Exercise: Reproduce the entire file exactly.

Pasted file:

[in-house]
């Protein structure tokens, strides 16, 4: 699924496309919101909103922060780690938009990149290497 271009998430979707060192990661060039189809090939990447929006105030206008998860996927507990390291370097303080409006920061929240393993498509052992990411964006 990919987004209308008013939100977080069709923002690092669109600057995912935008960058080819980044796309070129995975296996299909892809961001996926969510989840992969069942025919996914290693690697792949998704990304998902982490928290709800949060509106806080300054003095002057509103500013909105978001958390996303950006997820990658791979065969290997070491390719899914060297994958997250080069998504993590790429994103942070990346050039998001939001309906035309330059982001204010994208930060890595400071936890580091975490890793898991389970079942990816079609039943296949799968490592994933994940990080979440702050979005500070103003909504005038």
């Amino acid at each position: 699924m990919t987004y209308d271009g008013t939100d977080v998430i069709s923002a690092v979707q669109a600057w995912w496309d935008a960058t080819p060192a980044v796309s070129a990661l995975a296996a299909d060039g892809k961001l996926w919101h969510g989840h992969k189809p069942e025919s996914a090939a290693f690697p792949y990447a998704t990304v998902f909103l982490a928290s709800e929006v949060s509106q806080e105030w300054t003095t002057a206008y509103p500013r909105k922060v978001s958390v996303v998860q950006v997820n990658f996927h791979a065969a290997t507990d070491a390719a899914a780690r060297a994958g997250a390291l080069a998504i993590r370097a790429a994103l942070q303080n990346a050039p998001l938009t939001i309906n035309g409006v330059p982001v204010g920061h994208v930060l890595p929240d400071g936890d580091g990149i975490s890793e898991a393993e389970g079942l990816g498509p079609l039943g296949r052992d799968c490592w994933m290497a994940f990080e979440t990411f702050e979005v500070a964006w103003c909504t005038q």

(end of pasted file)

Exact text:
[in-house]
């Protein structure tokens, strides 16, 4: 699924496309919101909103922060780690938009990149290497 271009998430979707060192990661060039189809090939990447929006105030206008998860996927507990390291370097303080409006920061929240393993498509052992990411964006 990919987004209308008013939100977080069709923002690092669109600057995912935008960058080819980044796309070129995975296996299909892809961001996926969510989840992969069942025919996914290693690697792949998704990304998902982490928290709800949060509106806080300054003095002057509103500013909105978001958390996303950006997820990658791979065969290997070491390719899914060297994958997250080069998504993590790429994103942070990346050039998001939001309906035309330059982001204010994208930060890595400071936890580091975490890793898991389970079942990816079609039943296949799968490592994933994940990080979440702050979005500070103003909504005038």
């Amino acid at each position: 699924m990919t987004y209308d271009g008013t939100d977080v998430i069709s923002a690092v979707q669109a600057w995912w496309d935008a960058t080819p060192a980044v796309s070129a990661l995975a296996a299909d060039g892809k961001l996926w919101h969510g989840h992969k189809p069942e025919s996914a090939a290693f690697p792949y990447a998704t990304v998902f909103l982490a928290s709800e929006v949060s509106q806080e105030w300054t003095t002057a206008y509103p500013r909105k922060v978001s958390v996303v998860q950006v997820n990658f996927h791979a065969a290997t507990d070491a390719a899914a780690r060297a994958g997250a390291l080069a998504i993590r370097a790429a994103l942070q303080n990346a050039p998001l938009t939001i309906n035309g409006v330059p982001v204010g920061h994208v930060l890595p929240d400071g936890d580091g990149i975490s890793e898991a393993e389970g079942l990816g498509p079609l039943g296949r052992d799968c490592w994933m290497a994940f990080e979440t990411f702050e979005v500070a964006w103003c909504t005038q």